Storm Trysail Club’s 68th Block Island Race
Published on May 27th, 2013
In sports, it’s one thing to break a record. It’s quite another to break it when you are the record holder. At the Storm Trysail Club’s 68th annual Block Island Race, which started on the Friday (May 24) afternoon of Memorial Day weekend, George David’s (Hartford, Conn.) 90’ Rambler finished the 186 nautical mile course in 13 hours, 15 minutes and 55 seconds, shaving two hours, 27 minutes and 10 seconds off Rambler 100’s record-breaking time (also turned in by George David) in the 2011 race.
Tactician Peter Isler called it “unbelievable” given that Rambler 100 was 10 feet longer and 20% faster than Rambler the 90 footer, which was built in 2002 and has been owned and raced by David since 2006. Those variables quickly became irrelevant, however, when strong, steady winds from the northwest obliged the fleet of 62 boats in nine classes (six IRC, two PHRF and one J/109) to engage in a fast reach to Block Island and back from the start/finish line in Stamford, Conn., where host Stamford Yacht Club is located.
Rambler jibed at Block Island to reverse her course but didn’t make a single tack until the final approach to the finish line, according to Isler, who calculated that Rambler averaged 14 knots of boat speed throughout the race. “We saw 26 knots at the top end for wind, and the boat hit 20 knots a couple times,” he said. “We were back in Long Island Sound by midnight.” (Rambler’s class started at 3:30.)
Rambler’s time also was improved by the navigational choice of exiting and entering the Sound through “the Sluice,” a narrow passage rarely used as an alternative to Plum Gut and The Race, two current-ridden passages notorious for making or breaking a team’s performance in the Block Island Race.
“It was one of those races where you didn’t want to even go down below to catch a cat nap, because you didn’t want to miss anything,” said Isler. “There was so much anticipation, knowing that something big was happening. Rambler has had a string of good fortune over the last year, being in the right place at the right time; 2013 was certainly the year to enter the Block Island Race!”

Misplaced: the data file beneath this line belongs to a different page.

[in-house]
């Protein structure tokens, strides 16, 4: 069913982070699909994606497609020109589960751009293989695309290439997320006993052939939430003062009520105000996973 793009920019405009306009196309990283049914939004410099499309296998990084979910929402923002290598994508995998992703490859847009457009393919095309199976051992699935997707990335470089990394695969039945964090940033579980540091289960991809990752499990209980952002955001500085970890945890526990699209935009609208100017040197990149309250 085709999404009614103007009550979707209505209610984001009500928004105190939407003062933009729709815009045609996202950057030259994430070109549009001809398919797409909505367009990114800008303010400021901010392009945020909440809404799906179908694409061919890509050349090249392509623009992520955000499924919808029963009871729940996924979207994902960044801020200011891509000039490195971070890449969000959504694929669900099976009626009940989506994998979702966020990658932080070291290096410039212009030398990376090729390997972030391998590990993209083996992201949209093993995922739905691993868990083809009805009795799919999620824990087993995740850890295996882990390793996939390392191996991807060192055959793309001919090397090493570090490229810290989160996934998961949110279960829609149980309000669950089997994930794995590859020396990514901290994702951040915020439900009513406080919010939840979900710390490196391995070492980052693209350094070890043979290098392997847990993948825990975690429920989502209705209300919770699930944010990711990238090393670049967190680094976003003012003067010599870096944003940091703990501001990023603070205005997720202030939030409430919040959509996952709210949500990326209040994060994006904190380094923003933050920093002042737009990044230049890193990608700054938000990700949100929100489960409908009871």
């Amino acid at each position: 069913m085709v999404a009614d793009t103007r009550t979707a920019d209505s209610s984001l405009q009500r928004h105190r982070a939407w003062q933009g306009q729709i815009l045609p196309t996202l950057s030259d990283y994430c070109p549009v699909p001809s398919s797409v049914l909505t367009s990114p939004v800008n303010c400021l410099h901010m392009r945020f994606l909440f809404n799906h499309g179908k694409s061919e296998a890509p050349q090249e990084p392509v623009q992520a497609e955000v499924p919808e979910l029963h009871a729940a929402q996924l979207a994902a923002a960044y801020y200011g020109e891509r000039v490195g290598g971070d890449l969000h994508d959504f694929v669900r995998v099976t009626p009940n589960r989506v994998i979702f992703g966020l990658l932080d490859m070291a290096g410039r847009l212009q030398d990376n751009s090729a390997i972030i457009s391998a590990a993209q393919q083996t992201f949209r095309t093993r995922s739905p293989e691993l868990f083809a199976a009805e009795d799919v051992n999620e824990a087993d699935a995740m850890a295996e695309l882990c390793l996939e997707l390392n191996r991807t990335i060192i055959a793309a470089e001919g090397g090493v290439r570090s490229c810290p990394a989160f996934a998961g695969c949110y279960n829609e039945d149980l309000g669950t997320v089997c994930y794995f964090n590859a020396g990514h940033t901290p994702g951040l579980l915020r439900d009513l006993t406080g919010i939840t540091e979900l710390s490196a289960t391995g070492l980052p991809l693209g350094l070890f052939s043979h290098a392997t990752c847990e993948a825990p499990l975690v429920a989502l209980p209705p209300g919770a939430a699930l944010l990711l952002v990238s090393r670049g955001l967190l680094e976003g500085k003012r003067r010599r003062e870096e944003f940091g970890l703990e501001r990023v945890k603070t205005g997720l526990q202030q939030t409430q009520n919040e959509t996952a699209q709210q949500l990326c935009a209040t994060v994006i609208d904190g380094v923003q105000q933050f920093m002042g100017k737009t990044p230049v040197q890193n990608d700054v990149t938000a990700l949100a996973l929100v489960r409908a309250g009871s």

Gary Grant (Westport, Conn.), skipper of Alibi, which won the IRC Double Handed Class and the award for best overall performance, couldn’t have agreed more. “This is the second time we’ve won both our division and overall for this race,” said Grant, whose crew was Steve Fisk (Westport). “The last time was 2006, when it was the slowest race on record, and we won because we were the most stubborn and didn’t drop out. This was probably the fastest Block Island Race on record, so we’ve proven ourselves now in both fast and slow conditions. We are very honored to have won.”
Though the temperature “felt like it was freezing,” it hovered around 45, and incessant light rain with occasional showers added to what most called “miserable” conditions. “I purchased Alibi when I lived in London and sailed it in the English Channel,” said Grant. “This race was much like it was there—cold, windy, rainy. But I guess you could say we were well prepared for that kind of race.”
Another IRC class winner, Spookie, Steve and Heidi Benjamin’s (Norwalk, Conn.) Carkeek 40, was the best-performing boat in the race under HPR (High Performance Rule) scoring. At 19 hours, 18 minutes and 17 seconds, Spookie’s elapsed time was less than 1.5 hours behind the runner-up 55’ elapsed time finisher Rima and only six hours behind the new course record holder Rambler. This stands as being the fastest time ever for a 40-foot boat in this race, with an average course speed of nearly 10 knots.
“It was a wet, wild ride, and extremely fast,” said Steve Benjamin. “We were very pleased with Spookie’s ability to handle the 20-30 knot conditions. But we were all pretty cold and exhausted by the end of the race.”
The Block Island Race was first held in 1946 and is a qualifier for the North Ocean Racing Trophy (IRC), the Double Handed Ocean Racing Trophy (IRC), the New England Lighthouse Series (PHRF), and the Gulf Stream Series (IRC). The Block Island Race is also a qualifier for the Caper, Sagola, and Windigo trophies awarded by the YRA of Long Island Sound and the ‘Tuna” Trophy for the best combined IRC scores in the Edlu (40%) and the Block Island Race (60%).
CONTACT: Barby MacGowan, Media Pro Int’l, 401-849-0220 or Marcy Trenholm, Storm Trysail Club, 914-834-8857